Some 50 million people were trapped in forced labor or forced marriage in 2021, a new report reveals
The number of people living in modern-day slavery has increased by 10 million in the past five years, with women and children remaining “disproportionally vulnerable,” a new report by two UN agencies has revealed.
An estimated 50 million worldwide were trapped in slavery in 2021, including 28 million in forced labour and 22 million in marriages they had been forced into, the research published on Monday found.
The paper, called ‘Global Estimates of Modern Slavery report’, was prepared by the United Nations’ International Labour Organization, the International Organization for Migration, and the Walk Free international human rights group.
“The number of people in modern slavery has risen significantly in the last five years. 10 million more people were in modern slavery in 2021 compared to 2016 global estimates,” the study said.
The study cited “compounding crises” as a reason for the dramatic increase. These included the Covid-19 pandemic, armed conflicts, and climate change. The crises “led to unprecedented disruption to employment and education, increases in extreme poverty and forced and unsafe migration, and an upsurge in reports of gender-based violence.”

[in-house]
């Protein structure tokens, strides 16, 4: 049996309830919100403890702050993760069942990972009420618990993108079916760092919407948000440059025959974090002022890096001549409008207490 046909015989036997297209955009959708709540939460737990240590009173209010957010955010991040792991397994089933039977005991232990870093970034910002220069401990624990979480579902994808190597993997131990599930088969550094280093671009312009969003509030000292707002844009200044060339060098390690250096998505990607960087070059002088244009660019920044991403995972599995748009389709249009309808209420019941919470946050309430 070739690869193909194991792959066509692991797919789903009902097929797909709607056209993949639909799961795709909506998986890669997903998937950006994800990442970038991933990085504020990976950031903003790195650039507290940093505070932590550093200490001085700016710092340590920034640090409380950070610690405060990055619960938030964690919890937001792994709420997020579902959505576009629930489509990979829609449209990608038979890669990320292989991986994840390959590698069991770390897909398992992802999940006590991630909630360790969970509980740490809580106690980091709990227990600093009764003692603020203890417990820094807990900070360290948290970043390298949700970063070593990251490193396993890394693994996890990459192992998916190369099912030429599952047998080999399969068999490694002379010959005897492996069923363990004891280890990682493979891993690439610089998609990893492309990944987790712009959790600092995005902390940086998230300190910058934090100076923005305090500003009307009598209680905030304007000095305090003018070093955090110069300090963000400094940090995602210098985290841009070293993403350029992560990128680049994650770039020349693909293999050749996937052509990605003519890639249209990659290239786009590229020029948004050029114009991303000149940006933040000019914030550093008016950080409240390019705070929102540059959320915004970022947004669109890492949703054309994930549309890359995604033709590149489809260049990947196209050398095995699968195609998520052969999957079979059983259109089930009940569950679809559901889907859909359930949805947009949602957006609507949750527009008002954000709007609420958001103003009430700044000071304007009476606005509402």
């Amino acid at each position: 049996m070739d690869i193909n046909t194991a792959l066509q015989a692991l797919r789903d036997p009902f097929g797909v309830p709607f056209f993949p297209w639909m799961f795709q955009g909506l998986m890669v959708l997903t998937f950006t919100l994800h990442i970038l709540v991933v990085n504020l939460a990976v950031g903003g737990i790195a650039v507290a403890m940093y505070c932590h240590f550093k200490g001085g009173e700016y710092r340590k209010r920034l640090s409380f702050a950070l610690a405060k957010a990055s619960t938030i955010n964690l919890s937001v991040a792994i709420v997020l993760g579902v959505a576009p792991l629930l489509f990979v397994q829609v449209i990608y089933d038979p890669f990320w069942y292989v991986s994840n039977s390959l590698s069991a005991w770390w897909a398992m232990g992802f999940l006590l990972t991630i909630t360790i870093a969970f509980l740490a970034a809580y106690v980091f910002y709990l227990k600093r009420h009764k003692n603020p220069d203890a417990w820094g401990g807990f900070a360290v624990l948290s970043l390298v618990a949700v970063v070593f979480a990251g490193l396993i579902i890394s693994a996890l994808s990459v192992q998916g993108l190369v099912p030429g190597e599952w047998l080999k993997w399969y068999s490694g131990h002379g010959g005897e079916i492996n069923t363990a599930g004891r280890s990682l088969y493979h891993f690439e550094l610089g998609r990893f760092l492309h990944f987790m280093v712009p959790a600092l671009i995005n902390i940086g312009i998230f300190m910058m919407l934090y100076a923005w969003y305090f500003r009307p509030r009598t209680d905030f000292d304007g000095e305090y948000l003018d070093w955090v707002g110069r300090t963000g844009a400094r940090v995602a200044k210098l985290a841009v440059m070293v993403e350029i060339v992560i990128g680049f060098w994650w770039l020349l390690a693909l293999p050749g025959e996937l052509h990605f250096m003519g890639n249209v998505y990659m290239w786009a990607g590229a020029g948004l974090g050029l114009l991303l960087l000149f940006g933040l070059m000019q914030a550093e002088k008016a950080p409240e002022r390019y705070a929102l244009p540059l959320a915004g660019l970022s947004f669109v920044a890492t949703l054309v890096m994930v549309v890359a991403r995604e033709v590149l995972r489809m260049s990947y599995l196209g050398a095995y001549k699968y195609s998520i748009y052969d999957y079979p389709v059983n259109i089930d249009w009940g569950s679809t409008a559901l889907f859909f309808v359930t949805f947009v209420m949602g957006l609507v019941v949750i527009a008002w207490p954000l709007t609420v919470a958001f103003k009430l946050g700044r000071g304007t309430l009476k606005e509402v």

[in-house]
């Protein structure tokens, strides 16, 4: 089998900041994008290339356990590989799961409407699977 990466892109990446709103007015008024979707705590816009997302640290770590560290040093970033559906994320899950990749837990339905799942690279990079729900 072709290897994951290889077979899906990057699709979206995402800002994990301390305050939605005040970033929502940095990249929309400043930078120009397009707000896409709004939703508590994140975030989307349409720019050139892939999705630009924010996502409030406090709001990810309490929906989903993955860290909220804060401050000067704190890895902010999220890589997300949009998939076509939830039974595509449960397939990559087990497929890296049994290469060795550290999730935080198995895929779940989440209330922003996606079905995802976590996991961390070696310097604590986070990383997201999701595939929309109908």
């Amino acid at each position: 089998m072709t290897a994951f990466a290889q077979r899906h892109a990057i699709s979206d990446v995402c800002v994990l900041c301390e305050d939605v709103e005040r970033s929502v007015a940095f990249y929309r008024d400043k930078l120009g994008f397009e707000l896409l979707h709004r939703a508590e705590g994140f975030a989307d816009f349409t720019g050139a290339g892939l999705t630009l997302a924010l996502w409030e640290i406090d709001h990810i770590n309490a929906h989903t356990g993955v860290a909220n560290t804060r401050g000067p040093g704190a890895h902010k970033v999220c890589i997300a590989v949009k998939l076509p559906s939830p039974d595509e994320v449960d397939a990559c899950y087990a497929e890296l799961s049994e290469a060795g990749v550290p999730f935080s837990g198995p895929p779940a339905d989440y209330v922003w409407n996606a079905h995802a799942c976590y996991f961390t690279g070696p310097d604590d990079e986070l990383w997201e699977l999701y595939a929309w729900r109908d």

Women and girls make up 11.8 million and over 14.9 million of the total in forced labor and forced marriages, respectively, according to the authors’ estimates. More than 3.3 million of all those in forced labor are children, the study states.
More than half of all forced labor takes place in either upper-middle income or high-income countries, and migrant workers are more than three times more vulnerable to forced labor than other workers, according to the paper.
Stating that the problem “affects all regions,” the study noted that Asia and the Pacific region had the highest number of people in forced labor. The prevalence of both forced labor and forced marriage is highest in Arab states.
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